While this is the most recent book to set off my information binge, I think it actually started when I was in middle school and read She Said Yes: The Unlikely Martyrdom of Cassie Bernall. This was a really popular book for the Christian teenager, and I wasn’t an exception. As an uptight and obedient middle school student, there were elements that horrified me (the devil worship, diaries discussing Cassie’s dark desires to harm her parents, etc.) but I found the overall story inspirational– she found Christ, and that made a difference. Please note, though, that reading Cullen’s Columbine will absolutely change the way you think of this story. In the years to follow the tragedy, it appeared that the actual situation that inspired the book was false; another student was the one who actually said “yes.” This doesn’t make Cassie’s story any less important, but it does change the accuracy of the angle from which her mother wrote the book.

I read Rachel’s Tears: The Spiritual Journey of Columbine Martyr Rachel Scott shortly after reading She Said Yes. It’s been awhile since I read these two, but I remember having a slight preference for Rachel’s Tears. At the time, I remember thinking that this was better spiritually; it seemed to provide a more expansive account of who Rachel was; that’s what I particularly cared about reading. I do believe that Rachel’s father (who wrote this book) and Misty Bernall both wrote the depictions of their children’s lives as a way to make sense of and cope with the death of their children. That doesn’t mean that the books are not important for certain reasons; it does mean, however, that if you are looking for purely unbiased, informational, almost journalistic pursuits of this tragedy, these are probably not the best picks.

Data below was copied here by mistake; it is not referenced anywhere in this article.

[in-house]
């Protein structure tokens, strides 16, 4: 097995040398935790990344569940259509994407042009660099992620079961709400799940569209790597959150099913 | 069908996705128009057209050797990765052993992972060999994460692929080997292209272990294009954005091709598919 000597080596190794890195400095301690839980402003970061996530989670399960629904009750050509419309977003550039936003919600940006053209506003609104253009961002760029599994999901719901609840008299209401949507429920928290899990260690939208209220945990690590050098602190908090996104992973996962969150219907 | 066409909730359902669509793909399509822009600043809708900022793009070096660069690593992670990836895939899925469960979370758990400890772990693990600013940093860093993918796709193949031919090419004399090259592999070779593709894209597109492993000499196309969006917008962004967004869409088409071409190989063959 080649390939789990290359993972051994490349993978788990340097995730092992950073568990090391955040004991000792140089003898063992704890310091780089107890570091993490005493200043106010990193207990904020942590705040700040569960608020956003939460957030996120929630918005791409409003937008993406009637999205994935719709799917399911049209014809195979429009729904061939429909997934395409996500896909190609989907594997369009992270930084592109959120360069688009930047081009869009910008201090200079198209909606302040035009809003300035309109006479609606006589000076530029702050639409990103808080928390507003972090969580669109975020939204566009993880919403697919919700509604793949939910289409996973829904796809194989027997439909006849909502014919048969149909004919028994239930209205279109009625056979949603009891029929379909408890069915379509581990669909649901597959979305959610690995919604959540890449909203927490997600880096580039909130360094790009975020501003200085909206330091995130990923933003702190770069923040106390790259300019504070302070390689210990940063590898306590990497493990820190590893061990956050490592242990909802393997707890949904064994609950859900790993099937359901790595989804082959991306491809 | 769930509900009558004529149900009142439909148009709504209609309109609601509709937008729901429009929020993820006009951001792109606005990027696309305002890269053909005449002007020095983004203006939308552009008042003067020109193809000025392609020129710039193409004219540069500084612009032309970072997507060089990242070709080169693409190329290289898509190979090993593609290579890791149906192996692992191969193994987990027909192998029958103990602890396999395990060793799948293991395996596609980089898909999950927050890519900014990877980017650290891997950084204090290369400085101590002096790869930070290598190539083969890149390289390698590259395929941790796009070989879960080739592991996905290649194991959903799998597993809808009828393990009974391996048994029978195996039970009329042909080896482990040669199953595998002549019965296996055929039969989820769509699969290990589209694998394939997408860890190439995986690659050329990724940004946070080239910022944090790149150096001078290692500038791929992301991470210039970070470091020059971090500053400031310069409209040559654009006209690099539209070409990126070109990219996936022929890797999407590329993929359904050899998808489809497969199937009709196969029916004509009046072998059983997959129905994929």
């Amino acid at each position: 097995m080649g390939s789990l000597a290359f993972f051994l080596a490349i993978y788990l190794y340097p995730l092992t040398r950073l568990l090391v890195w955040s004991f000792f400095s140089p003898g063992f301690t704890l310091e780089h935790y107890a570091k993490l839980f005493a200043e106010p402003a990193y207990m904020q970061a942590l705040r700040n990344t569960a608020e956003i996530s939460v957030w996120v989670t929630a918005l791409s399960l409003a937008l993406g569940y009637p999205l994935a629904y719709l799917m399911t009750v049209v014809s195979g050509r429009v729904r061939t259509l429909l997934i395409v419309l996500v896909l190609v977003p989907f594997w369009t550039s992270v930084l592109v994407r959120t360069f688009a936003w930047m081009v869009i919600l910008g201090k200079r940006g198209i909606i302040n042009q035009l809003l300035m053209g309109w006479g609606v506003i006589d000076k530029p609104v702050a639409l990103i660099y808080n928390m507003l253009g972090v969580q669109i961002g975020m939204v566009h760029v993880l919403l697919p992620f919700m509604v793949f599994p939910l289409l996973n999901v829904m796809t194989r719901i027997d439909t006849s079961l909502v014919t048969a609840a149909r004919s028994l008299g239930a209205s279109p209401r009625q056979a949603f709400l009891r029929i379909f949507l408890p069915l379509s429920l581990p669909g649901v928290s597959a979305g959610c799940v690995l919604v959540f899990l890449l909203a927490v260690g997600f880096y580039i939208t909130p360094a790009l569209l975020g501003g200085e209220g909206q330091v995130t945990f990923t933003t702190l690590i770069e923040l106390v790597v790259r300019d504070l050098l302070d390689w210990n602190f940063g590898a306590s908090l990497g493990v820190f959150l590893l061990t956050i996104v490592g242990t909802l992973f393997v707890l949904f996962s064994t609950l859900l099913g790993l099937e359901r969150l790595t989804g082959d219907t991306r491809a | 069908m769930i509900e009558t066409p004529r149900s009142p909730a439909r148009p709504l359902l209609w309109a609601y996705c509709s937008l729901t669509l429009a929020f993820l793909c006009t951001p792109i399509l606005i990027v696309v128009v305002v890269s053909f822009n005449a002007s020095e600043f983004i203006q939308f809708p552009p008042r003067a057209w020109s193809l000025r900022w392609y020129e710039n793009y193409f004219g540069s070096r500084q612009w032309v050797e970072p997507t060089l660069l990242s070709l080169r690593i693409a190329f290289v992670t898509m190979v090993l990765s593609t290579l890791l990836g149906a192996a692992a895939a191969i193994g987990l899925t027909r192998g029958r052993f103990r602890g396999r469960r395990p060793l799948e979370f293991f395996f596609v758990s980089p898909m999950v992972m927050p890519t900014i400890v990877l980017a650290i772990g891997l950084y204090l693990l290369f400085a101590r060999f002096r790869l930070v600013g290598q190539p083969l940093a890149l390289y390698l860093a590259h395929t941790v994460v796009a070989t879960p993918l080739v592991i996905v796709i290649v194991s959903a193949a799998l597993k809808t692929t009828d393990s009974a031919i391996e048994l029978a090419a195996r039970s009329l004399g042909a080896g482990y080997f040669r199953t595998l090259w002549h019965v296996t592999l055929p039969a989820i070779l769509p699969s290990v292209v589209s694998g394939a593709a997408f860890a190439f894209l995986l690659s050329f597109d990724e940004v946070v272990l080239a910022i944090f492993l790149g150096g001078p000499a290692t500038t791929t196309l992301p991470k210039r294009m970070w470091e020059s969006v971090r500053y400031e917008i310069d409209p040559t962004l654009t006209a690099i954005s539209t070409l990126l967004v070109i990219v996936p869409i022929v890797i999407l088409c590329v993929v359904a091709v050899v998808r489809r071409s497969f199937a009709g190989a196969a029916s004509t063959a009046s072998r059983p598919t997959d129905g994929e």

Another book we have to examine from the lens of bias is A Mother’s Reckoning: Living in the Aftermath of Tragedy. I so appreciate what Sue Klebold did with this book. If you have never read or heard anything about Columbine, it’s important to know that Dylan Klebold (Sue’s son) was one of the shooters and died by suicide during the event. Can you imagine the humility and vulnerability it would take for someone in her position to write this? I’m stunned. I listened to it on audio, and it was very good. I definitely do recommend this, as long as you’re aware that the Dylan Sue knew was not the Dylan that most of the world was exposed to. She was his mother; she grieved not only for the loss of her child but also the lives that her child played a major role in taking.